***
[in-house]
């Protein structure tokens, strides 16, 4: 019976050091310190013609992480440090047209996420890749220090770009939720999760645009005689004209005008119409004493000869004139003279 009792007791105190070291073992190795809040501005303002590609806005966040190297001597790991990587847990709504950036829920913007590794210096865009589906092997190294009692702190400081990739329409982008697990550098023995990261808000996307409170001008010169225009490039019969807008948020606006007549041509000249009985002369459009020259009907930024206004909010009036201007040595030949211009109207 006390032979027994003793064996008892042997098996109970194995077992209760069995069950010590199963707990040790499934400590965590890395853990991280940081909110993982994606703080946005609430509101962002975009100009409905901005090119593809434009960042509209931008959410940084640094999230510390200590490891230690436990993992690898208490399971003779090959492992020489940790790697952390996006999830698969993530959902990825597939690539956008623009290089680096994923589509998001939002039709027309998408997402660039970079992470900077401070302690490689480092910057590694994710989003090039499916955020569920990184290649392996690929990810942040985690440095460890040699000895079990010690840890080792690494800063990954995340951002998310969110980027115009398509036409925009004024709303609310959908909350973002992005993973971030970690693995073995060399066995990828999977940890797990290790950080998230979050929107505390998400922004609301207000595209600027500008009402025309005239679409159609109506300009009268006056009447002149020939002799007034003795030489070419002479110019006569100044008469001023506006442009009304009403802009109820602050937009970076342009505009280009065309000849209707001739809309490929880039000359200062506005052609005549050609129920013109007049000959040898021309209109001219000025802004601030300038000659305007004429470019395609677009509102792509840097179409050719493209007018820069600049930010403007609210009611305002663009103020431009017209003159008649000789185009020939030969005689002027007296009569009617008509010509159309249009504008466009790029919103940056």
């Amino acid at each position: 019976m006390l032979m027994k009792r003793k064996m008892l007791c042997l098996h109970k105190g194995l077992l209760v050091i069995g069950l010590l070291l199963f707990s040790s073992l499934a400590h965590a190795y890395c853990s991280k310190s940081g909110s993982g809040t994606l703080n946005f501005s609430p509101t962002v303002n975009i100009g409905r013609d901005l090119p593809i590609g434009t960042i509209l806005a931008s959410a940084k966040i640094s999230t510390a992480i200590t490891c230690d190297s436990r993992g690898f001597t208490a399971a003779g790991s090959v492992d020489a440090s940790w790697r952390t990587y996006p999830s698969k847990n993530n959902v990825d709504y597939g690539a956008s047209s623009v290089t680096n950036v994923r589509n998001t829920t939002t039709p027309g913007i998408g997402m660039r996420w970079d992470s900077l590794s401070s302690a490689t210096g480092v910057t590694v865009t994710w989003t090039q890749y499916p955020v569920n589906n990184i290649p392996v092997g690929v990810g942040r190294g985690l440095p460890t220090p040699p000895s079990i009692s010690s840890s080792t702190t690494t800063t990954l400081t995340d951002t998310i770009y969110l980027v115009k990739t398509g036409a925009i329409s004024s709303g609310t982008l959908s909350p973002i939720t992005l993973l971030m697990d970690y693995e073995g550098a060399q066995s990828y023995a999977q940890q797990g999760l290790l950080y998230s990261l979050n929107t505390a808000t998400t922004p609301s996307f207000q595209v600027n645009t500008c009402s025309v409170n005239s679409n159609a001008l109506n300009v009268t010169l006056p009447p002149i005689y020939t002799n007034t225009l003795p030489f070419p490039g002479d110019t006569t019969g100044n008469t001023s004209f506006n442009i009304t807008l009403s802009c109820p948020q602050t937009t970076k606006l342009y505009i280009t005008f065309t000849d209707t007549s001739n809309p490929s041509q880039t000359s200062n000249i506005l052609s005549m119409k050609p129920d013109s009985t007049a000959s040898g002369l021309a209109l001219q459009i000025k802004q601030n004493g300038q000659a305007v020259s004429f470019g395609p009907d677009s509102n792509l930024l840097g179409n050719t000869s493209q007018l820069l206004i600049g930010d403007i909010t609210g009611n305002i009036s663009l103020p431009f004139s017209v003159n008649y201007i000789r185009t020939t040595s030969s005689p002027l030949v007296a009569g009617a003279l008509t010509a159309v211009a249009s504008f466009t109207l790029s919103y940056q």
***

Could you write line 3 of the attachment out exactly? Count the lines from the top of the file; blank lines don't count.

């Amino acid at each position: 019976m006390l032979m027994k009792r003793k064996m008892l007791c042997l098996h109970k105190g194995l077992l209760v050091i069995g069950l010590l070291l199963f707990s040790s073992l499934a400590h965590a190795y890395c853990s991280k310190s940081g909110s993982g809040t994606l703080n946005f501005s609430p509101t962002v303002n975009i100009g409905r013609d901005l090119p593809i590609g434009t960042i509209l806005a931008s959410a940084k966040i640094s999230t510390a992480i200590t490891c230690d190297s436990r993992g690898f001597t208490a399971a003779g790991s090959v492992d020489a440090s940790w790697r952390t990587y996006p999830s698969k847990n993530n959902v990825d709504y597939g690539a956008s047209s623009v290089t680096n950036v994923r589509n998001t829920t939002t039709p027309g913007i998408g997402m660039r996420w970079d992470s900077l590794s401070s302690a490689t210096g480092v910057t590694v865009t994710w989003t090039q890749y499916p955020v569920n589906n990184i290649p392996v092997g690929v990810g942040r190294g985690l440095p460890t220090p040699p000895s079990i009692s010690s840890s080792t702190t690494t800063t990954l400081t995340d951002t998310i770009y969110l980027v115009k990739t398509g036409a925009i329409s004024s709303g609310t982008l959908s909350p973002i939720t992005l993973l971030m697990d970690y693995e073995g550098a060399q066995s990828y023995a999977q940890q797990g999760l290790l950080y998230s990261l979050n929107t505390a808000t998400t922004p609301s996307f207000q595209v600027n645009t500008c009402s025309v409170n005239s679409n159609a001008l109506n300009v009268t010169l006056p009447p002149i005689y020939t002799n007034t225009l003795p030489f070419p490039g002479d110019t006569t019969g100044n008469t001023s004209f506006n442009i009304t807008l009403s802009c109820p948020q602050t937009t970076k606006l342009y505009i280009t005008f065309t000849d209707t007549s001739n809309p490929s041509q880039t000359s200062n000249i506005l052609s005549m119409k050609p129920d013109s009985t007049a000959s040898g002369l021309a209109l001219q459009i000025k802004q601030n004493g300038q000659a305007v020259s004429f470019g395609p009907d677009s509102n792509l930024l840097g179409n050719t000869s493209q007018l820069l206004i600049g930010d403007i909010t609210g009611n305002i009036s663009l103020p431009f004139s017209v003159n008649y201007i000789r185009t020939t040595s030969s005689p002027l030949v007296a009569g009617a003279l008509t010509a159309v211009a249009s504008f466009t109207l790029s919103y940056q």